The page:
Artificial sweeteners train your taste buds. Artificial sweeteners are hundreds to thousands of times sweeter than table sugar. When you open a packet, very little of what you see is the sweetener itself. Most is filler. Coating your taste buds in the extremely sweet flavor trains you to prefer sweeter foods. From personal experience, I found when I decreased my diet coke intake from 3 a day (!!!!) to once or twice a month, I noticed a huge difference in my sweet cravings. I used to crave sweets every day and often found myself indulging in sweets that I didn't even like, just to calm my sweet tooth. Even though I still enjoy sweets, I rarely experience cravings like I used to and I can easily turn down everything but the most tempting treats.
You justify eating more. Some researchers think the weight gain associated with artificial sweeteners is just the result of people using sweeteners to justify other unhealthy choices. Everyone's done it. You feel good about ordering a diet soda, so you give yourself the okay to get fries instead of a salad. Or you buy sugar free cookies instead of the regular ones, because that totally means you can eat the whole box, right?
Now, this doesn't mean sugar is good for you. The health risks associated with excessive sugar consumption are well established. But I think I'll stick with the devil I know. The American Heart Association recommends women to limit added sugars to 6 teaspoons daily and men to 9 teaspoons daily. To put it in caloric perspective, one teaspoon of added sugars is about 15-20 calories. It might not sound like a lot, especially for someone who struggles with a sweet tooth, but if well planned, it can be surprisingly generous. You could add 1 teaspoon of sugar to your morning coffee then drizzle a teaspoon of honey on your yogurt. And you would still have room for a couple small chocolate chip cookies and an ounce of dark chocolate.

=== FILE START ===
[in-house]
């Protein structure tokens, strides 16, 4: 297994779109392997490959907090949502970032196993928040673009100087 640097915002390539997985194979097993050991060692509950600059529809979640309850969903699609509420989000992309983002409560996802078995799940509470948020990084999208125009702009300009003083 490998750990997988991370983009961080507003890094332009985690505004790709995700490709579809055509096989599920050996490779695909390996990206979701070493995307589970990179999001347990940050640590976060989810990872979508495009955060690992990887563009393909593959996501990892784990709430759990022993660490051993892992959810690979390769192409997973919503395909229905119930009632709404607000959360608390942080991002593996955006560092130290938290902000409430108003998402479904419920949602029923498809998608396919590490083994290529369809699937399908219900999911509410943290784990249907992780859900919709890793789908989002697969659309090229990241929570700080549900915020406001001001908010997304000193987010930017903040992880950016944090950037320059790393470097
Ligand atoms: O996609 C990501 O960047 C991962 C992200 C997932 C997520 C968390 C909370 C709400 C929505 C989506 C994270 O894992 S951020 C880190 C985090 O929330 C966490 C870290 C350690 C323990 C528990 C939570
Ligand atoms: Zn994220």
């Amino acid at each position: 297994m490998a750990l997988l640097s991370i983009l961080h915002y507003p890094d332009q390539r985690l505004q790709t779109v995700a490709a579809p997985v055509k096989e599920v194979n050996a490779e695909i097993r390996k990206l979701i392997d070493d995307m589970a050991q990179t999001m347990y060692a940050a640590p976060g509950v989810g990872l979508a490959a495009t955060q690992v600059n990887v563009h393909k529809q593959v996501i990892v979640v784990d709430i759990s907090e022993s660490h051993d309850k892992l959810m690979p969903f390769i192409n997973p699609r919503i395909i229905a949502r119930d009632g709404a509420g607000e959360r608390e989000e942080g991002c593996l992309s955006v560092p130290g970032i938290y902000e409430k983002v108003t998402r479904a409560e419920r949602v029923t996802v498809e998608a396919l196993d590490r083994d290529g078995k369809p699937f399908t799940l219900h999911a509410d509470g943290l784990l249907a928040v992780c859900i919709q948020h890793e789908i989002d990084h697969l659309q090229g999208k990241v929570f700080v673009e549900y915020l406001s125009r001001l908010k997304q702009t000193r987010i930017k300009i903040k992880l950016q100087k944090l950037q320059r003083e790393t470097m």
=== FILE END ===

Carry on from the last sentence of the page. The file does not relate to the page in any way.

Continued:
Personally, I use less processed sugars, like pure maple syrup, honey and raw sugar. Since they are more flavorful, I find you can get away with using less. Plus, they have less of a glycemic effect. When I use sugar, it's usually to sweeten something that is otherwise healthy, like popsicles made with fresh fruit or these multigrain pancake muffins, which contain about a teaspoon of sugar in each.
And sometimes, you just need a big hunk of chocolate cake.
- 1 1/2 cups whole wheat pastry flour or whole wheat flour
- 1 1/2 cups buckwheat flour (or more whole wheat flour) 1 tablespoon baking powder
- 1 teaspoon cinnamon
- 2 teaspoons salt
- 1/4 cup pure maple syrup
- 2 large eggs
- 1/4 cup canola oil
- 3 cups low fat buttermilk
- Preheat oven to 400 degrees.
- Mix the flour, baking powder, cinnamon and salt in a large mixing bowl. In a second bowl, whisk together the syrup, eggs, canola oil and buttermilk. Add the wet ingredients to the dry ingredients and whisk until combined.
- Divide batter into muffin tins sprayed with oil. Fill each tin 3/4ths of the way full. Bake for 20-25 min until a toothpick inserted in the center comes out clean.